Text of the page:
Adding flared triangular pattern pieces directly to your 3D toile.
Whilst drawing the style lines, re-consider the block's dart apex points, the tips of the inserted flared triangles, as well as which side seams you might want to dispose of and which areas of the block's sides you may want to draw through. You can draw onto the inserted triangular pieces, as these new divisions will become integrated into new shapes once you dismantle your toile.
Create a new asymmetrical TR shape from any standard bodice block and add triangular pieces directly onto your flat pattern, whilst you are drafting it, shaping it where and by how much you so desire.




 
 
 
 
 
 
 
 


Should your style lines pass through both the sleeve and the bodice blocks, you could completely eliminate the conventional shape of the set-in armhole altogether, by integrating these two blocks in a completely new way.
After dismantling your new pattern you will need to ease in the new sleeve cap and form the under sleeve section. I recommend trying on your toile once reconstructed to check that it has retained its original comfortable fit.

This same procedure can be used for raglan sleeves or any other number of sleeve types. The main priority here is to always retain the same level of comfort of wear as the original toile.







 
 
 
 
 
 
 
 
 

TR design concept, draping is interpreted slightly differently. Once you have adapted your conventional block into a TR design, this adapted pattern will become the base layer for further draping manipulations. The difference being here, instead of draping on your dress form, you will drape your fabric directly on top of your flat TR adapted pattern piece.

TR Draping translates into immediate and intuitive 3D draped creations in opposition to the more conventional, artisanal draping techniques you may have encountered.
And this concept to be easily accessible and a rewardingly creative process to put into practice.





 
 
 
 
 
 
 
 
 
 
 
 


TR Architectural Reconstruction technique is integrated within the garment's pattern instead of using a patchwork concept whilst also retaining the garment's original comfort of wear. The main consideration here is deciding how you are going to eliminate your design's joining seams and integrate them within your blocks pattern.

Integrating your boxes within your block pattern using style lines, whilst eliminating joining seams as much as possible to give an overall optimal visual effect. It is best to end up with as few pattern pieces as possible

 
 
 
 
 
 
 
 


Firstly, think of a 3D vortex shape, twisting and shaping your fabric into a voluminous protrusion or an inverted cyclone.
Pay close attention to the pinned edges of your vortex whilst drawing your style lines to ensure optimal visual integration. It doesn't really matter how many pattern pieces you end up with. You may draw as many or as few TR style lines as you wish, as long as they remain relevant to the vortex's 3D qualities, at least during your initial trials.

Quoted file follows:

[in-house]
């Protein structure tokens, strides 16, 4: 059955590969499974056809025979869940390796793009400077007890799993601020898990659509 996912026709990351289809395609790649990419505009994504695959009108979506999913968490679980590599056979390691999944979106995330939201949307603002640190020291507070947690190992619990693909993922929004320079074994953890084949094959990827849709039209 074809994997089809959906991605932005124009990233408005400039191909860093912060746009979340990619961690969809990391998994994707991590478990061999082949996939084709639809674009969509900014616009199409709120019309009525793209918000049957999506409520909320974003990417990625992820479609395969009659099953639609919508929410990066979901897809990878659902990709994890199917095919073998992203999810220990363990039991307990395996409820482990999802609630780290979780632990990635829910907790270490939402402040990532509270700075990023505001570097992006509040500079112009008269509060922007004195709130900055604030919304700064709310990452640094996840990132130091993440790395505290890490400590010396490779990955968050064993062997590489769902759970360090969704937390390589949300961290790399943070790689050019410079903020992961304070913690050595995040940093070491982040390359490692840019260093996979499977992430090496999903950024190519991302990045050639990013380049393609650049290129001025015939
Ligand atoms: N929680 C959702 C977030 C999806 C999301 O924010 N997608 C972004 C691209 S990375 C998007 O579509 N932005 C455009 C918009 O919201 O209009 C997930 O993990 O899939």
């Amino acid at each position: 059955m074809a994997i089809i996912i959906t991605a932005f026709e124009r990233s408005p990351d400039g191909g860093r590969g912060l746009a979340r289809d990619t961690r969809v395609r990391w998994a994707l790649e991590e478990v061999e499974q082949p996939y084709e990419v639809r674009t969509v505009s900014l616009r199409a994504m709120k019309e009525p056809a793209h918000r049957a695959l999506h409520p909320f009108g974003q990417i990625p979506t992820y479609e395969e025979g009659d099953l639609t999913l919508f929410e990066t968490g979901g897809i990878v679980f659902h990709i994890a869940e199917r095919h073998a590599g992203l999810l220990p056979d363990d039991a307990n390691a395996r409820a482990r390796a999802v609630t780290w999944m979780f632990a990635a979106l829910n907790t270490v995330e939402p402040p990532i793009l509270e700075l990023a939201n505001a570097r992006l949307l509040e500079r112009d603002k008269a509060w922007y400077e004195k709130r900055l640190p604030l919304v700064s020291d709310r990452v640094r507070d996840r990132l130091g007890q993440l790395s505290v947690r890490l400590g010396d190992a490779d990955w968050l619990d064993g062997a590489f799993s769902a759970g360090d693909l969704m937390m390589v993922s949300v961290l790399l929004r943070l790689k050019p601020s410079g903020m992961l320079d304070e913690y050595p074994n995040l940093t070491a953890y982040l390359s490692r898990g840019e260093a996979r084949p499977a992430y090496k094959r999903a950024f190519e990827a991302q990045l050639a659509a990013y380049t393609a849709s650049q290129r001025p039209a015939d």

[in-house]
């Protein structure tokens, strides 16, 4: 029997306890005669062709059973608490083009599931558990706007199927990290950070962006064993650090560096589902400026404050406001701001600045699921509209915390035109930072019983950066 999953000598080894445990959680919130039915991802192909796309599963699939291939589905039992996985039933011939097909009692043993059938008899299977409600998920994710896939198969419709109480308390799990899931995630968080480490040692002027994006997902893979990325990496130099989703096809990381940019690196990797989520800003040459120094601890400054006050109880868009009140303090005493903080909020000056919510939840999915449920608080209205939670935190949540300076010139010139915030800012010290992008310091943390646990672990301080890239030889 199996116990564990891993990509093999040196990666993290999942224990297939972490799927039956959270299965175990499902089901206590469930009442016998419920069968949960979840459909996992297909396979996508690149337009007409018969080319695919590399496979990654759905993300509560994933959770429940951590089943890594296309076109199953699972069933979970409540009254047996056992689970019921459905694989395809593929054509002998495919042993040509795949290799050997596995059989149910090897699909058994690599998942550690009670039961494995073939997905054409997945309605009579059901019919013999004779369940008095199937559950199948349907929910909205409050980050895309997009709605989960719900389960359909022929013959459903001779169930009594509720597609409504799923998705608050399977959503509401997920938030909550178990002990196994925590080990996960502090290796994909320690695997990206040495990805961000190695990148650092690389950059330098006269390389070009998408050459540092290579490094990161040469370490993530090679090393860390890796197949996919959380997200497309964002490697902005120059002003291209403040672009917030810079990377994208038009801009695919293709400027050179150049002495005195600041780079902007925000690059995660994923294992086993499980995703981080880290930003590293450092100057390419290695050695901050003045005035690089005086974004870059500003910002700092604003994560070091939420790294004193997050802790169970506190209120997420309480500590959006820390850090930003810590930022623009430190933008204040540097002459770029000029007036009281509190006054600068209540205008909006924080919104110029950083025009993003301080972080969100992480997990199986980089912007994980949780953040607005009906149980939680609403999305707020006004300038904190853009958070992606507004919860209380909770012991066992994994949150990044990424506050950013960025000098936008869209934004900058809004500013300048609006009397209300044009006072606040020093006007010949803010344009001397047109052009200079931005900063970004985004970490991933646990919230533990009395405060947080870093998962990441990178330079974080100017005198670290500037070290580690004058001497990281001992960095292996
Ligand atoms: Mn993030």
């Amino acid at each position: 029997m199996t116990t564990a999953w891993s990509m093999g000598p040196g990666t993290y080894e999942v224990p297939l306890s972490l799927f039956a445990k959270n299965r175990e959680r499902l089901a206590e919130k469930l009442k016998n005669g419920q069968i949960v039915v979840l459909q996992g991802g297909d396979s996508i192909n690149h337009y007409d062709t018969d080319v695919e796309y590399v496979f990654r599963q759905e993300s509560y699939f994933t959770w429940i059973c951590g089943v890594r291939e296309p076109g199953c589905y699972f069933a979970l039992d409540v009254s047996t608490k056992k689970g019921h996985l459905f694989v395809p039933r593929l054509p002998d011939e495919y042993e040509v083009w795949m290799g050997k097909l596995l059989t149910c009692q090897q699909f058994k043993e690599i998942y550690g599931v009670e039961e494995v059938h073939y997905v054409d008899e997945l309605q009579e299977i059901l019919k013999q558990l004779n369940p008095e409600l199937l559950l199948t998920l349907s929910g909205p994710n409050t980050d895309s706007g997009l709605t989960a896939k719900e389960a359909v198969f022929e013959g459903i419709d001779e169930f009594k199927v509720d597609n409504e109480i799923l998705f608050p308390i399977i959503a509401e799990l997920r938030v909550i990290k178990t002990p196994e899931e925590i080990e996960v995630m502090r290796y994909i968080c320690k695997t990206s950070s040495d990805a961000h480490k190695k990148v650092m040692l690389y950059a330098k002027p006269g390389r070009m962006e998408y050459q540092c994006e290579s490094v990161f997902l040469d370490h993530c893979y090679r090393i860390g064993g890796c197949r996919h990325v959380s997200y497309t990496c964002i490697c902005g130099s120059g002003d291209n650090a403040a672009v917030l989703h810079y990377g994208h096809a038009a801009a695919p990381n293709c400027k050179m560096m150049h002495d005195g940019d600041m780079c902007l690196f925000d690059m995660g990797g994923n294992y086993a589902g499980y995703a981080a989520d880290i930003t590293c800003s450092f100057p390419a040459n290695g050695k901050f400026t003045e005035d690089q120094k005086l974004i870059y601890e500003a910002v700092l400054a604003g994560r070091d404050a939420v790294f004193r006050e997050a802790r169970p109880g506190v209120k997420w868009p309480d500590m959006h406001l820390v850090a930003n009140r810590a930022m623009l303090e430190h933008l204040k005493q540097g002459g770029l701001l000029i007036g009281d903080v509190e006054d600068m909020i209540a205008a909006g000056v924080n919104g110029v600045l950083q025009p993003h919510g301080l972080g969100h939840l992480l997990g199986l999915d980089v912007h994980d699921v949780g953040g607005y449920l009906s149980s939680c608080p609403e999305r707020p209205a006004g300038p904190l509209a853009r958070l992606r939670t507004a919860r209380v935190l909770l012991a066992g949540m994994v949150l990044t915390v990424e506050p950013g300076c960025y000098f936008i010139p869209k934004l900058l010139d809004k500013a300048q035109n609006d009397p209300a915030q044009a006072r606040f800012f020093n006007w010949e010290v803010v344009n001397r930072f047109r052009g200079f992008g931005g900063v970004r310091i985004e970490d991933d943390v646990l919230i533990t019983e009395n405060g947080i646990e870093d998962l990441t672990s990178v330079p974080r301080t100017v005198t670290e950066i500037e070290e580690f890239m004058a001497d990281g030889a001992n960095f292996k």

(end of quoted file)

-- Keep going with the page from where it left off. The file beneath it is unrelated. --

You can then either let your 3D vortex form protrude from your garment like a volcano or invert it back on itself whilst twisting it, to create a more interesting and complex manipulation.





 
 
 
 
 
 
 
 

Create optical illusions directly onto garments through the use of intricate pattern layouts.
This concept requires a preconceived optical design, which can then be hidden by style lines constructed onto your garment block pattern.
Any "trick of the eye" shaped design will be compatible with this concept however design details and features will need to be well thought out from the start.
Once you have transferred your optical design onto your block you will need to cut out the two color-way sections, giving them 0.5cm seam allowances. You can then sew your garment up and press its seams open, ready for the insertion of any pocket pieces.










 
 
 
 
 
 
 
 
 


Origami is the traditional Japanese art of paper folding. The "valley" fold and the "mountain" fold are two of Origami's basic steps which are used to achieve most of the folded shapes. A number of 3D origami shapes can be achieved and generally you would start with the paper being placed on a flat surface.
The TR Origami technique is achieved similarly, by first folding over the pattern pieces on a flat surface to achieve 3D origami shaped effects once reconstructed.
First of all you need to design your diagonal TR style lines on the block you want to adapt. Mark notches on your designed fold lines before dismantling the pattern to facilitate its reconstruction later on.




 
 
 
 
 
 
 
 
 
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